A new business phone setup can be stress inducing. Not only do you have to ensure your business avoids downtime, but all your employees also need to quickly learn how to use the system to keep your business operating properly. A poorly planned transition increases the risk of calls getting missed or dropped and current or potential customers getting frustrated.

To make sure your setup goes smoothly, it’s crucial that you pick the right phone system provider from the start. A phone system setup can go from laborious to nightmarish fast when you realize that you’re unhappy with the provider you chose.

Let’s go over a few simple ways to pick out which business phone provider will be best for your company.

Know the Answer to These Questions

To begin with, understanding what your business needs will help you narrow down your options. According to Chad Brooks of Business News Daily, you should know the answers to these questions:

  1. Do you need a full phone system that includes physical office telephones, or could your business get by with a virtual phone service that relies on mobile devices instead?
  2. If you do need office telephones, what kind of service do you want? You need to choose between a traditional landline telephone service, which is provided by a local or regional phone company, and a Voice over Internet Protocol (VoIP) system, which runs over the internet and is offered by a multitude of providers.
  3. If you choose VoIP, do you want to house the system at your business (on-premises) or have it hosted by your service provider (cloud-based)?

Having a rough understanding of what type of phone system you’re looking for will save you time and a potential headache down the road.

Other Factors to Consider

While understanding what type of phone system you’re looking for lays the groundwork for your search, there are still other factors about your business you need to consider. Business.com has a good list to reference:

Budget: If you find a system that appears perfect and sit through numerous sales meetings only to realize it’s too expensive, you’ve wasted too much of your time.

Growth and expansion of the business: Is your business growing? Will you have different departments when you do? It’s important to take the plans for the company into consideration to pick a solution that won’t be outgrown in a few years.

Desired productivity-enhancing features: Are your employees always on the phone? If it’s your employees’ primary function, you’ll want to consider a phone system that offers features that make their lives easier (i.e., HD Voice).

Maintenance: How much are you willing to spend on keeping this system up and running? Some systems are easier to maintain than others. Keep this in mind during your search.

The number of employees using the system: Are all employees on the system? Is it just one? This information will weed out a lot of providers.

The frequency of incoming calls: Are you running a customer service center or are most of your calls sales opportunities? Knowing how often calls are coming through will give you a better idea of what type of provider you’ll need.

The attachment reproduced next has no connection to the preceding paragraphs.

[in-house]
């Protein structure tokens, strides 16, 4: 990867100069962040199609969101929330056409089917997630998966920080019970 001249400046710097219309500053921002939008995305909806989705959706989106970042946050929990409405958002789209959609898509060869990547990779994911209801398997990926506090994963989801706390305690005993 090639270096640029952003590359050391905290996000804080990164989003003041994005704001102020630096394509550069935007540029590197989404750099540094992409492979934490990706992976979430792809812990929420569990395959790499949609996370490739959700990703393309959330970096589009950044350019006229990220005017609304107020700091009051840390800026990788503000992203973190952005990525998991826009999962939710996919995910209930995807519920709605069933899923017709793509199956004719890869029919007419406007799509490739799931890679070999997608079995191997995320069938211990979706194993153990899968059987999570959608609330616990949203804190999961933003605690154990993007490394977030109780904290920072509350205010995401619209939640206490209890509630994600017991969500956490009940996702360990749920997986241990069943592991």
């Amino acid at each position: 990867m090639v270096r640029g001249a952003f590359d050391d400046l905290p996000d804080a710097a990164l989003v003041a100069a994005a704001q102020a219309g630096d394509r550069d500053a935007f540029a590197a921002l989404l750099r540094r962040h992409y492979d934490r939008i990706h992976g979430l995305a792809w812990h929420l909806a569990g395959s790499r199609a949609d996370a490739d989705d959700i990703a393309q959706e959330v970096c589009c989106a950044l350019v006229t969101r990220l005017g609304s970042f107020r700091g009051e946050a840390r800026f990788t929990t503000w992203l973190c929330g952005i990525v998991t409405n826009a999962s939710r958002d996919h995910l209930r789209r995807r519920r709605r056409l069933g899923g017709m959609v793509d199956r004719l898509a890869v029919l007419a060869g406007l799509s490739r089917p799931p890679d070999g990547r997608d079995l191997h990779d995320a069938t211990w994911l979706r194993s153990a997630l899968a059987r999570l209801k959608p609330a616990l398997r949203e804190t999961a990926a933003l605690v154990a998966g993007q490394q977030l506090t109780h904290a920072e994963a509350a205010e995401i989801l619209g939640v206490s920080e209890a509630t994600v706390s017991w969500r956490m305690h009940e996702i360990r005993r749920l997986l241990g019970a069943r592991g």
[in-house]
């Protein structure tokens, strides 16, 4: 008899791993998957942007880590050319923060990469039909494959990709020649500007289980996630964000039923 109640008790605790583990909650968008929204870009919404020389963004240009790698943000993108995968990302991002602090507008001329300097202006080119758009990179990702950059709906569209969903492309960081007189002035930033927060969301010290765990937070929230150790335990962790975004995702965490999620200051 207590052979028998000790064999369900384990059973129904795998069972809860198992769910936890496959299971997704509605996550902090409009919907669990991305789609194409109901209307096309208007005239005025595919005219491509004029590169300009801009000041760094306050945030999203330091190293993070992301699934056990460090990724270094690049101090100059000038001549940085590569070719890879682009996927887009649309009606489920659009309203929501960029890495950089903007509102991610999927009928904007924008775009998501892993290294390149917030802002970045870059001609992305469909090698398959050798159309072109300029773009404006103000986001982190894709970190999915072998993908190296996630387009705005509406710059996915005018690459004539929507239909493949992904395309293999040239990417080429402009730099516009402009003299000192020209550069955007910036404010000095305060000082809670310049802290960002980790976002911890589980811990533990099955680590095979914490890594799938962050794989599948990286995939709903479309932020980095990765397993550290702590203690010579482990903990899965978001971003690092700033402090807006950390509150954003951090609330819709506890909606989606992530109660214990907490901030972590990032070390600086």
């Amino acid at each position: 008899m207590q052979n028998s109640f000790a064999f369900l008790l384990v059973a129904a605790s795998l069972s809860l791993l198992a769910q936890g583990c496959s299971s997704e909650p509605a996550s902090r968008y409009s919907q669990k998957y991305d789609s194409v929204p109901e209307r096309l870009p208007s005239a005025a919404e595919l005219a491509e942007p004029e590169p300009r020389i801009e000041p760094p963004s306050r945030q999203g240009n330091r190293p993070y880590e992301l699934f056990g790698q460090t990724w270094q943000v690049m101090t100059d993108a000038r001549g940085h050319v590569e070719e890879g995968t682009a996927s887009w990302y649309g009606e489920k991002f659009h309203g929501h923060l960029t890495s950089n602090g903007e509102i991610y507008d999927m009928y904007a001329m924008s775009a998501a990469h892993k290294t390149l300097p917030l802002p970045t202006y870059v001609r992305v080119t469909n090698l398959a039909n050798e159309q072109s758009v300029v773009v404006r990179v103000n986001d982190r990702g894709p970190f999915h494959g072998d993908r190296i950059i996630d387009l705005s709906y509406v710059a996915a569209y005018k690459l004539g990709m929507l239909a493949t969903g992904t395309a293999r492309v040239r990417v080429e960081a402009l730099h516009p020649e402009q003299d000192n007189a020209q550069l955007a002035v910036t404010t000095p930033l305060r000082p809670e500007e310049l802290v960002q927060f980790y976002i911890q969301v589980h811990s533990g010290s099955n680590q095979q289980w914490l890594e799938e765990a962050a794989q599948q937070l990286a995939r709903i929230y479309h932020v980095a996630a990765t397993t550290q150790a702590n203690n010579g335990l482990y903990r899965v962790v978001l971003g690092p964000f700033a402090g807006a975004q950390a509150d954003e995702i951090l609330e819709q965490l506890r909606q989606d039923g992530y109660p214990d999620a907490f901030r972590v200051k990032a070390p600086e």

Write all this information down and keep it handy; you’ll need it to find the perfect fit.

How to Research

Now’s the time to sit down in front of your computer and research. Make a list of providers and narrow them down by the type of service you need. Do they specialize in small business phone systems or enterprise? Do they have a VoIP solution that fits your call volume? There‘s plenty of information to sort through.

Understandably, there will end up being more than one provider that fits your criteria. Inc.com offers a few things to pay attention to before you decide:

Ask for redundancy: Choose a company that has prepared for an emergency by investing in redundancies.

Insist on quality: Make sure your provider offers quality of service, which is a technical term that refers to a protocol that gives priority to voice packets over data packets. Sound quality and customer service vary widely among providers, and undercapitalized carriers often seek ways to cut corners.

Focus on the metrics: “Uptime,” the percentage of time the network is running, is essential. So is bandwidth. Make sure that they’re providing at least 64 kilobits per second for each voice conversation. They’ll say you need less, but that’s the least you should have.

Get it in writing: Require hosts to address these issues in a “service-level agreement” that consummates your telecom deal. If nothing else, take advantage of the 30-day free trial that many companies offer. You try it out, and if it works, then go with it.

Hopefully, by this point, you’ve narrowed down your search to a few providers. The last thing you’ll need to compare is the price. Reach out to sales agents and work with them to negotiate a price that will work for you, then collect quotes and compare. If one of the providers offers the same services at a lower price than the others, then you’ve found your business phone provider!

If you find yourself thinking this whole process sounds like a lot of time and energy, you’re right. A new business phone system project can take attention away from your business. Luckily, you can avoid managing this yourself by working with a Telecom Consultant. Telecom Consultants study your business and suggest a phone system that makes sense. From there they will reach out to providers they trust to gather quotes for you. From here you’ll be able to quickly see which solution looks the best. Consultants will handle the entire setup once you’ve decided on a solution.

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How to Pick a Business Phone Provider

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